Jellyfish Habitat



Jellyfish Habitat and Other Interesting Jellyfish Facts

There are literally hundreds of species of jellyfish, so the jellyfish habitat can be found in virtually every ocean on the planet. The specific living conditions for any jellyfish species depend on the particular type of jellyfish, but the bottom line is that they have to live in a salt water environment. There is one rare and distant relative of the jellyfish that can live in fresh water, but in general all jellyfish live in the ocean.

The largest and most common jellyfish habitat is basically the open ocean. There are species of jellyfish living in every one of the world’s oceans. Some species thrive in the more tropical climates where the water is almost always warm, but there are other types of jellyfish that prefer the icy cold waters of the arctic or Antarctic climates.

It is not just temperature that decides the jellyfish habitat. Jellyfish species can be found at different depths throughout their ocean homes. Some prefer to coast along in the open ocean, other species dwell along the coastlines of the world, and still other types of jellyfish loom in the deepest, darkest depths of the ocean.

Jellyfish Species and Their Habitats
Jellyfish species vary in greatly in appearance and size, and sometimes this fact is what dictates the type of habitat a jellyfish prefers. Smaller species of jellyfish are almost always found closer to the shore – near beaches and in harbors – in water that is not very deep. These species include the blue blubber jellyfish, the lagoon jellyfish and the mangrove jellyfish, who stay close to the surface of the water in order to enhance their symbiotic relationship with certain types of algae.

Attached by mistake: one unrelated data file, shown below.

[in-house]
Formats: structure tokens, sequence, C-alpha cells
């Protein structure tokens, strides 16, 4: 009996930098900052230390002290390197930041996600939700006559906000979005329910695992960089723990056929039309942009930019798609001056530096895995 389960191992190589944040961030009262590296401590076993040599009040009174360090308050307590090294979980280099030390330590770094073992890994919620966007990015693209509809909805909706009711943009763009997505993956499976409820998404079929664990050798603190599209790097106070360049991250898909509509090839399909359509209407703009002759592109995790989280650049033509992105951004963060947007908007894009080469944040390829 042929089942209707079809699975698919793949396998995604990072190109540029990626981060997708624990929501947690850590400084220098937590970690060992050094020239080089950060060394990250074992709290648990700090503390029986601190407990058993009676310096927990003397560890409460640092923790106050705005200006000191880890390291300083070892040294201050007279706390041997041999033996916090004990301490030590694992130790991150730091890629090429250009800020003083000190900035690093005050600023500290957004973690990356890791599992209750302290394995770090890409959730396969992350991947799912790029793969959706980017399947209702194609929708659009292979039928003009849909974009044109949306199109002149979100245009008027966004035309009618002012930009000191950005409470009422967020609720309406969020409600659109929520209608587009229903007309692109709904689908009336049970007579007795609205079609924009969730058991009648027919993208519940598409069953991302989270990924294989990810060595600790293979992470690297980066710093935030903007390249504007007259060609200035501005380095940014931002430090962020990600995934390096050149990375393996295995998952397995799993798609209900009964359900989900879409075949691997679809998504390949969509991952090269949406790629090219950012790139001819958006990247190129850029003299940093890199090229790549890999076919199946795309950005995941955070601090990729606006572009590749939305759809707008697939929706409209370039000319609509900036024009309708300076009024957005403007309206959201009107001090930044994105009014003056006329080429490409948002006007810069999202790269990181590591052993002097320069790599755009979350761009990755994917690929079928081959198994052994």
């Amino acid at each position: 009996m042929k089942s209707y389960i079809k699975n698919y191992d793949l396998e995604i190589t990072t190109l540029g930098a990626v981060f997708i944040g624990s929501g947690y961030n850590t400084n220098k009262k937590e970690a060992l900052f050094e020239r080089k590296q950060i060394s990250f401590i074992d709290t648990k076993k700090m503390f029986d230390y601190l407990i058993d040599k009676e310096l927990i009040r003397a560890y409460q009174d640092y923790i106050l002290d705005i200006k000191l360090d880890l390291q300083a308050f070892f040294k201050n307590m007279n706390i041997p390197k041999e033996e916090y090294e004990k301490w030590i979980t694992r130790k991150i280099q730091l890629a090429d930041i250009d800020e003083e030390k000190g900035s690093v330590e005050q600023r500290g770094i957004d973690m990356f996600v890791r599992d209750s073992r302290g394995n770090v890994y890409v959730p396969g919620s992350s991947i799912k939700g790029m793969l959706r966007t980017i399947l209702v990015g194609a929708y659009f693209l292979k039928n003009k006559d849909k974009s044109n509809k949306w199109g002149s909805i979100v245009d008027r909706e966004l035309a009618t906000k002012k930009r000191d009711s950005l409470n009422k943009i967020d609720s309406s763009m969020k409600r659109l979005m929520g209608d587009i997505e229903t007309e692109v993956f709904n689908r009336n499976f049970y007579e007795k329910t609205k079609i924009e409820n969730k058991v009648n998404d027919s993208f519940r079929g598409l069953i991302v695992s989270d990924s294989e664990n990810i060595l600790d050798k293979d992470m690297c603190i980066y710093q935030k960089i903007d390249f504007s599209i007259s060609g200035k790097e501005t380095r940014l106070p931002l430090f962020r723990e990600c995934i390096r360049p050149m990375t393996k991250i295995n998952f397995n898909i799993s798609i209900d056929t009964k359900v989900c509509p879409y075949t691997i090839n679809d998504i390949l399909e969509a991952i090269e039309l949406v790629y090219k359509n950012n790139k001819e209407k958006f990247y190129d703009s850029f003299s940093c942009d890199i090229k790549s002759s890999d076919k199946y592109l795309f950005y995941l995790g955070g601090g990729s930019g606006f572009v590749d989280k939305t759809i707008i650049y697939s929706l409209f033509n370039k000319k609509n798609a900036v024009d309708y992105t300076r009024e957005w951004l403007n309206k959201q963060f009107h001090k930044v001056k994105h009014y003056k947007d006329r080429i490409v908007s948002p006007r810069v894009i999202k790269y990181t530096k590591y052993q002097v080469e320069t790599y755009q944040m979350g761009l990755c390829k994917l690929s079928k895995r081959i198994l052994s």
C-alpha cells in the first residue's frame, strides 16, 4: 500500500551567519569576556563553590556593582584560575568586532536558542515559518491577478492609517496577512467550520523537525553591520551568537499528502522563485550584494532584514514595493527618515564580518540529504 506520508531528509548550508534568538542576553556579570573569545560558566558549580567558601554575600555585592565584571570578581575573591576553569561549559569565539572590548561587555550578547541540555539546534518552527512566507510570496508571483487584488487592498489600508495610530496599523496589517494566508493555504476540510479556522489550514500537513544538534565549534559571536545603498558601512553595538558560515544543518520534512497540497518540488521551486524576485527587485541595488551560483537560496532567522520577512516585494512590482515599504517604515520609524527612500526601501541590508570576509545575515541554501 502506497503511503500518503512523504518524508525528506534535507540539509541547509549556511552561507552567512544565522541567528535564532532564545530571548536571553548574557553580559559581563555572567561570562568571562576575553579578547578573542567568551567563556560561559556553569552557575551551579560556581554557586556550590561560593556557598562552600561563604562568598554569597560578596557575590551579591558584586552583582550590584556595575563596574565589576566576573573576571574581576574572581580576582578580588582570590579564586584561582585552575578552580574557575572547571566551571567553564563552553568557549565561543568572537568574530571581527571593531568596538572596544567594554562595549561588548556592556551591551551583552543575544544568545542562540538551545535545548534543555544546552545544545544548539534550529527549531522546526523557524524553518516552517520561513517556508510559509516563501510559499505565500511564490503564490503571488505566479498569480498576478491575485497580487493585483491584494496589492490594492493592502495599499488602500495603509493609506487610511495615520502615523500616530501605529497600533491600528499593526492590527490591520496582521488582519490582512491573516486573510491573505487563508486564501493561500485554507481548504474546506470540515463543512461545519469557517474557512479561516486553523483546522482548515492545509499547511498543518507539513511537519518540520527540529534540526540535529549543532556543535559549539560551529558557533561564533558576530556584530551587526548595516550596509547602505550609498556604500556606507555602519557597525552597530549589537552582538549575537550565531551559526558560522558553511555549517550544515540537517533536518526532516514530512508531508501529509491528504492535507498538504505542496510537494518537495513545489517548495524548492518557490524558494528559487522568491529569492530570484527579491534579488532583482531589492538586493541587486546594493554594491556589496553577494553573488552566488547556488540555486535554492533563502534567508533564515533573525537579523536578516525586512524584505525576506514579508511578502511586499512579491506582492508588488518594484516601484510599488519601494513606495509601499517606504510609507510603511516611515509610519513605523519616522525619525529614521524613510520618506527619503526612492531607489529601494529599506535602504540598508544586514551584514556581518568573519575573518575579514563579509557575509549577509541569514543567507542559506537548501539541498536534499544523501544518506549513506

The box jellyfish is common to the coastal areas surrounding Australia, and it is one of the most common and well known of all jellyfish species. The box jellyfish is well-known because it considered to be the most dangerous of all marine animals. This jellyfish is extremely poisonous and its sting can be life-threatening.

Some species of jellyfish are better swimmers than others, possessing a superb ability to thrust themselves upward in the water. These jellyfish are most likely to live in middle depths of the ocean where they can burst quickly to the water’s surface and then return to deeper waters. One of the most common mid-depth species of jellyfish is the Portuguese Man o’War, also known as the blue bubble or blue bottle jellyfish.

Jellyfish from the cnidarians and ctenophore groups are the species most frequently found in the deepest ocean depths. Because of their largely inaccessible habitat, deep ocean jellyfish species are full of mystery and are rarely seen by the average person.

Other jellyfish species that hardly ever come in contact with humans are the lion’s main jellyfish, also knows and the winter jelly. These are the hardy species that make their home in the coldest waters on the planet, in the Antarctic and artic regions.

 

Interesting Jellyfish Facts
Jellyfish are a unique species, especially with their sometimes see-through appearance. It is thought that jellyfish have been around for over 650 million years, which means they were likely swimming the planet’s oceans before the dinosaurs even came about.

The box jellyfish is responsible for more human deaths every year than any other marine animal.

The largest known species of jellyfish can have a body that grows up to 8-feet long, with tentacles that reach a length equal to half a football field.

Some think that the jellyfish could help eliminate world hunger, because some species could be used as a source of protein.